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December 2014

On Cue?

Posted: December 1st, 2014


via Climate Prediction Center

NOAA Climate Prediction Center


It’s December 1st and meteorological winter has begun. Astronomical winter begins on the Solstice, of course, but we creatures of the water cycle might be excused for focusing on another moment–the meaningful period in which the jet stream tends to settle into place for about three dark, wet months.


At the moment the jet stream is split out over the Pacific, with moisture going either to Alaska or California. That’s about how the atmosphere is supposed to be behaving as we start this winter, too. Recall that we are amidst a weak El Niño event in which we’re expected to remain warm and dry. Typically El Niño doesn’t become evident until December; this one appears to be starting on cue.



Given the offshre jet stream split, it’ll be a quiet week with moderating temperatures and scattered, light rainfall later this week.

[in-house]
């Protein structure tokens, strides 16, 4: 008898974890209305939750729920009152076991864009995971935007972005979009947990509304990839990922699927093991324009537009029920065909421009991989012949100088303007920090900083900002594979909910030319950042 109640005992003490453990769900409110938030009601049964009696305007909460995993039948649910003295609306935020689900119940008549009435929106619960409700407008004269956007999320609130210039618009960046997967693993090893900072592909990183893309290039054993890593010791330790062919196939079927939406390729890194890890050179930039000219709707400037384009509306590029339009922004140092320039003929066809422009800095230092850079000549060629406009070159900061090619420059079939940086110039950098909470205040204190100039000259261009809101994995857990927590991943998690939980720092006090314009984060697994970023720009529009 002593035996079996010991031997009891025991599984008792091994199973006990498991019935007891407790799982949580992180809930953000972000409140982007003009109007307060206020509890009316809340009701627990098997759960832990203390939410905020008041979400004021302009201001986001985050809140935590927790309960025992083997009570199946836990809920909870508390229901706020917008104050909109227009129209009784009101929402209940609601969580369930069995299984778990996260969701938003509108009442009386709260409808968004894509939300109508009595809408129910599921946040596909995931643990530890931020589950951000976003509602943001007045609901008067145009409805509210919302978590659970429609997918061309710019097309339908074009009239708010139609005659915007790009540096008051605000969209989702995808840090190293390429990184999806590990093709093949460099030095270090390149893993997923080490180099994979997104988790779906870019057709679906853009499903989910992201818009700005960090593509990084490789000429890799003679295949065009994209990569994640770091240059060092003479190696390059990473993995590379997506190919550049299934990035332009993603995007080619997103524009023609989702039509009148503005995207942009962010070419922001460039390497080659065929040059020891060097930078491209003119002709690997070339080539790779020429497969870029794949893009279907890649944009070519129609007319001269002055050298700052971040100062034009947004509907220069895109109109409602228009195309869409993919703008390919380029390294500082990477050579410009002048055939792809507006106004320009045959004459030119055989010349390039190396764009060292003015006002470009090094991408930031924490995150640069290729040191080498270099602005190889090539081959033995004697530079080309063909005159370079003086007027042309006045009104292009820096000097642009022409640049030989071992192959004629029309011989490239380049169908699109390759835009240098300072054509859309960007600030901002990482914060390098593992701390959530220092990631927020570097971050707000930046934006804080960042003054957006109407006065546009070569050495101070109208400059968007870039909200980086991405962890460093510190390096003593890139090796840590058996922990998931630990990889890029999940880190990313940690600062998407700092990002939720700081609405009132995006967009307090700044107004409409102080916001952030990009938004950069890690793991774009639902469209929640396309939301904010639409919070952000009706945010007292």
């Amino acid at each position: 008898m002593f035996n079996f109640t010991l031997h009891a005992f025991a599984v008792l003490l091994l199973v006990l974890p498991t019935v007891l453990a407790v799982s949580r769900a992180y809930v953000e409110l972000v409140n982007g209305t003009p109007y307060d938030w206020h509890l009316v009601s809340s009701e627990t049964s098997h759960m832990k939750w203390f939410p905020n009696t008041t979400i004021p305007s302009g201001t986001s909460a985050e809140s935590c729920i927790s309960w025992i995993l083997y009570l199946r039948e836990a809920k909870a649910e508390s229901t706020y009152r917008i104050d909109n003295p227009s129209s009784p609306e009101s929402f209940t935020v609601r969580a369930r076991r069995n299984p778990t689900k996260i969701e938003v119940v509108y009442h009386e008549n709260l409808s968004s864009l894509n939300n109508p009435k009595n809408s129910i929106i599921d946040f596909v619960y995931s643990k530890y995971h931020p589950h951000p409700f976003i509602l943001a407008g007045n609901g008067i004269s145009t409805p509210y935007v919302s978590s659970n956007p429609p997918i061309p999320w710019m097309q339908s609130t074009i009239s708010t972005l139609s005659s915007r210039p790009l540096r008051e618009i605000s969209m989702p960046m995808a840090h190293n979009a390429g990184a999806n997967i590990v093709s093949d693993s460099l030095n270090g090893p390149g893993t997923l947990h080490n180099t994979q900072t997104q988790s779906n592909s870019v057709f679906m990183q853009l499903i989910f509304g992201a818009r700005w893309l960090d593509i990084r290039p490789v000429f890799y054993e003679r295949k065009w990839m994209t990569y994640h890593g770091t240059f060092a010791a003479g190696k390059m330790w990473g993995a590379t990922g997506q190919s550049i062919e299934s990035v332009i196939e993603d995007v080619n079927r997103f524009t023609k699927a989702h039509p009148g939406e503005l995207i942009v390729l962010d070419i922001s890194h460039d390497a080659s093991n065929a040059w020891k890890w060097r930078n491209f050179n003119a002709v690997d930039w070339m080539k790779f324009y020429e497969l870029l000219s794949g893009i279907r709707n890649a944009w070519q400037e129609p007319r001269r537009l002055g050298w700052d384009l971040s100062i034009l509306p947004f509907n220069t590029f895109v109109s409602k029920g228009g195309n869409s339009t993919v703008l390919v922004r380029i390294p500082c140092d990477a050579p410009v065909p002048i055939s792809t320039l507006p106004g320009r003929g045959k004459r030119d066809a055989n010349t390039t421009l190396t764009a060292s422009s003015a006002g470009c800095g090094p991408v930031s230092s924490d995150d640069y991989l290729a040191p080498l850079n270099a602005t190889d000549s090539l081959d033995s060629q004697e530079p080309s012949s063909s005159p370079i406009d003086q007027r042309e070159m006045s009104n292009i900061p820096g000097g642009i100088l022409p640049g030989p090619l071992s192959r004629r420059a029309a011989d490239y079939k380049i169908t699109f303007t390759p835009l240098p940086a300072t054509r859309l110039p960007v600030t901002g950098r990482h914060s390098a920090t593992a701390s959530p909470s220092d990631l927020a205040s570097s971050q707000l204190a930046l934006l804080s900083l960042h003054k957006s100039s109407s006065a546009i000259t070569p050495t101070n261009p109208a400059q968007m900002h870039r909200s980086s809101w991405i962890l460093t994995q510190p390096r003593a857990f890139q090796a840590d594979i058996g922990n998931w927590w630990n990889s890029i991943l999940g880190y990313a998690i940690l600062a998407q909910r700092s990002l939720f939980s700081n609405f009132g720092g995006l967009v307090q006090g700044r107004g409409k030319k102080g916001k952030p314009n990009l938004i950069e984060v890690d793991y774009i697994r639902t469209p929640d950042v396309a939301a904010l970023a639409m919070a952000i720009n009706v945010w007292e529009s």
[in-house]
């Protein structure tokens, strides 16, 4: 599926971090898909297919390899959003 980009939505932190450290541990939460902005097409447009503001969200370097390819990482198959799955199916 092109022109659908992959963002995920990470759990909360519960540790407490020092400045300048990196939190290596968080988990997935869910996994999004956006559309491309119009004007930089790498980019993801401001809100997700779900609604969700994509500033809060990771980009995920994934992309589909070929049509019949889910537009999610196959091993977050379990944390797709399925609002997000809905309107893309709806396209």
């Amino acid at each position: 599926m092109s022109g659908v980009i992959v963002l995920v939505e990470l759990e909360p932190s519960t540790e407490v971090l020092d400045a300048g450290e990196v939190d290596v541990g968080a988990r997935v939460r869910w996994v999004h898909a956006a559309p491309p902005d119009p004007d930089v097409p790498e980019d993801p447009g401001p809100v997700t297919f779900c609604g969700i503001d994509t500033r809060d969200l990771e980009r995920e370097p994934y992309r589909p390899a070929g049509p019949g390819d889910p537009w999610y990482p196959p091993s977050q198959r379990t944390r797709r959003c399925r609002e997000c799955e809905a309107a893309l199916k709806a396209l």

The latest National Weather Service forecast for Seattle has no rainfall until 0.02″ late Wednesday, followed by 0.07″ Thursday, 0.10″ Friday, 0.05″ Saturday, and 0.20″ Sunday. The UW WRF-GFS and ECMWF each have no rain until late Thursday and little thereafter.


Over SPU’s mountain reservoirs, the NWS forecast shows under 0.50″ Wed-Fri, and again less than 0.50″ Sat-Sun. By the time precipitation arrives, snow levels will have likely climbed well above 4000 feet, so only peaks will get dusted. As usual with arctic outbreaks, this latest one–the second of the season–will feature somewhat strong easterly mountain gaps winds. The latest forecast indicates sustained 20- to 30-mph easterlies late tomorrow through early Thursday.


NWS Area Forecast Discussion
NWS Forecast Table Interface—Seattle
NWS Forecast Table Interface—Tolt Reservoir
NWS Forecast Table Interface—Chester Morse Lake